Emirates Skycargo hails IT management project

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By  Published  September 22, 2006

Emirates SkyCargo, the group’s air freight arm, has completed a two-year project to develop an end-to-end cargo management IT system.

Unlike existing systems on the market, the system, dubbed SkyChain, is based on a Java architecture. This allows users to make upgrades and changes more easily, and allows for greater compatibility with host systems.

SkyChain will be marketed to other airlines by the group’s IT division Mercator, executives said last week.

A team of 150 IT professionals collaborated on the project, which SkyCargo claims is the largest single software development project in the aviation industry in recent years. In total, more than 300 person years were spent on the project.

Ram Menen, divisional senior vice president, cargo, at Emirates, described SkyChain as the first “non-legacy based” airline cargo system to be built, claiming “a lot of money has been written off in the past by people trying to develop a similar system”.

“It’s a huge, huge initiative,” he emphasised.

Menen said the system was built to provide end-to-end management of the cargo process — from the placing of a booking by a customer to the delivery of the items.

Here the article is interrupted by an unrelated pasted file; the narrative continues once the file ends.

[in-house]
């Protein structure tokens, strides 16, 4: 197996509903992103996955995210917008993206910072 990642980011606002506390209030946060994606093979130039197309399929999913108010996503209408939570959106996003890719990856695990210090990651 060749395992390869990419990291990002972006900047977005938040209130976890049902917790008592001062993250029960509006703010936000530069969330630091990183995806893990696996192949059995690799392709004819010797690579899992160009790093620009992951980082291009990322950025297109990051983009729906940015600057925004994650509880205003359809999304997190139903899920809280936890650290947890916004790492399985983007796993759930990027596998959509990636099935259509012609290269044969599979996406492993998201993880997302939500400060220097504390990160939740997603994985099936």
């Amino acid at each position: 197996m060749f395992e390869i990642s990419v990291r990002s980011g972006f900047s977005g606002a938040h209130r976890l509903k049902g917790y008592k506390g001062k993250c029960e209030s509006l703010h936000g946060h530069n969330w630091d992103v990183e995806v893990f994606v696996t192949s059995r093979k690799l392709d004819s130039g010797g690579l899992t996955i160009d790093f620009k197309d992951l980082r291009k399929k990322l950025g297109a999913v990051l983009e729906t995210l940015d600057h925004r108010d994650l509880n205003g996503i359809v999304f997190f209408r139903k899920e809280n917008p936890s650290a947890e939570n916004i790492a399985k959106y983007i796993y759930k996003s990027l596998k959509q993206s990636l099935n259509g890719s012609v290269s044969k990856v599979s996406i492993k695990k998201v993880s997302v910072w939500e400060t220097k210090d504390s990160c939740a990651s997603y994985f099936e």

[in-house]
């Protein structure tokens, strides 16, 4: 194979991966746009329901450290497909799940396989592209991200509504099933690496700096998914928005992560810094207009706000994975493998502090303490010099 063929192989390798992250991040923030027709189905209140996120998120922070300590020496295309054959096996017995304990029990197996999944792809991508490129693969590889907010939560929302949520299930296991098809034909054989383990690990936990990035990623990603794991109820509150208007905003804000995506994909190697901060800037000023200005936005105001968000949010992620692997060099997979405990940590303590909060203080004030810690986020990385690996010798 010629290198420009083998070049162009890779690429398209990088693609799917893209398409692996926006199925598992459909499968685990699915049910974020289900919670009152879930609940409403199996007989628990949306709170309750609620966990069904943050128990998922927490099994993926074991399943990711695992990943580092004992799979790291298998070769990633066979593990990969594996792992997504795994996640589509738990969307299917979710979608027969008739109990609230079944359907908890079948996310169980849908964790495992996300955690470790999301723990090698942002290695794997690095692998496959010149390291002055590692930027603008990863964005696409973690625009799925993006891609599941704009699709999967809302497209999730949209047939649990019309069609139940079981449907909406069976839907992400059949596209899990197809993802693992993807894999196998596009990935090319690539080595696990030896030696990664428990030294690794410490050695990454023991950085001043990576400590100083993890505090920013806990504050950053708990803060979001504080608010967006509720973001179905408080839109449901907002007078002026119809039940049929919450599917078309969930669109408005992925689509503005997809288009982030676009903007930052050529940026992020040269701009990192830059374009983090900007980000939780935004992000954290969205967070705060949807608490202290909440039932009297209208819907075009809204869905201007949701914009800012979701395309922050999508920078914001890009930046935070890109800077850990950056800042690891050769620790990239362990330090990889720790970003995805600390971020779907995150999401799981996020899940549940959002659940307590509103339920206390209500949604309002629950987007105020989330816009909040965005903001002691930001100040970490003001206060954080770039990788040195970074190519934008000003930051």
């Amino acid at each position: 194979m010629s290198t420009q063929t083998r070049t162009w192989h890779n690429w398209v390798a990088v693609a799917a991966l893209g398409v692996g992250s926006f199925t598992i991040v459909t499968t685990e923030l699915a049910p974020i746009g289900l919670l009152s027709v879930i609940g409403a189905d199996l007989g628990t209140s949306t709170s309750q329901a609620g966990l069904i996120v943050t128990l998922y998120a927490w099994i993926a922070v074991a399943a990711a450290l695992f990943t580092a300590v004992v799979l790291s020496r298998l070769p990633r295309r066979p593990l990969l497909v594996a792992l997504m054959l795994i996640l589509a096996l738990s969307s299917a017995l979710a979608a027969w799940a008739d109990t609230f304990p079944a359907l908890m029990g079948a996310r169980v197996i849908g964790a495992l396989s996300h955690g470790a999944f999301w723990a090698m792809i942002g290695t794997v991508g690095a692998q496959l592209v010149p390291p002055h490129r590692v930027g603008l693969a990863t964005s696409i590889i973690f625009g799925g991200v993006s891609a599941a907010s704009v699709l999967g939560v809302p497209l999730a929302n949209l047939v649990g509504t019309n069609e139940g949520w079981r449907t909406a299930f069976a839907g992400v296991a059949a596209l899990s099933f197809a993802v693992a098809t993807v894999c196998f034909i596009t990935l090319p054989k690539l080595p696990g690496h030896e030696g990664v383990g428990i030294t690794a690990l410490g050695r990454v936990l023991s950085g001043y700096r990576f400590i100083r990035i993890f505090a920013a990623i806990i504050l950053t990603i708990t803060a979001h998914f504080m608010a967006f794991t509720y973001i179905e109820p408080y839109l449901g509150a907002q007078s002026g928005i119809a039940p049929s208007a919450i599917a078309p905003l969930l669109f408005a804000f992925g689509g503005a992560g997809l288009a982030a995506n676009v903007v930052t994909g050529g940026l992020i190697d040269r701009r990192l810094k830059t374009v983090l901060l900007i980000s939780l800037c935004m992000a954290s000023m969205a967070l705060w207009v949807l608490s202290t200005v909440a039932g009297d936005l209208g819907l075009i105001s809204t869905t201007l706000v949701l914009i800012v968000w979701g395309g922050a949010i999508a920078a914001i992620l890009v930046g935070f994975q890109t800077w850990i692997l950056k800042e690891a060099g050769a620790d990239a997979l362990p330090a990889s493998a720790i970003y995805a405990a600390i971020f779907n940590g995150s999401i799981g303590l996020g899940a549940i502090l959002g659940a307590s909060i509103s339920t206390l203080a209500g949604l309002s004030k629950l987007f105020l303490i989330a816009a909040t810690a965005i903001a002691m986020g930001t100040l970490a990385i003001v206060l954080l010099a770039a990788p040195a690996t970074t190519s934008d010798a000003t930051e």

“Basically it gives us an automated processing solution from booking level to operations level, the whole works,” he said.

As well as providing the carrier with an online processing and overview facility of its cargo transportation processes, the system will also allow customers to place orders and track the status of their cargo online via the new SkyCargo.com website.

“It’s like a huge pipeline which the customer puts information in,” explained Menen.

“We take whatever information we want, we process it, put it back and the customer has got a complete visibility of what’s happening while it is in our custody. They can see their schedules, the availability of space and rates and they can completely trade with us.”

Emirates has built the system so that it is based on open standards and can easily adapt to whichever IT system the customer or airline uses.

“The system is quite unique in the sense that we have gone away from creating standards for ourselves,” said Menen.

“So we are not saying to customers that we need you to tweak your systems so that we can communicate with you. Whatever shape or form, our customers can put the data through their computer we will interact with that,” he added.

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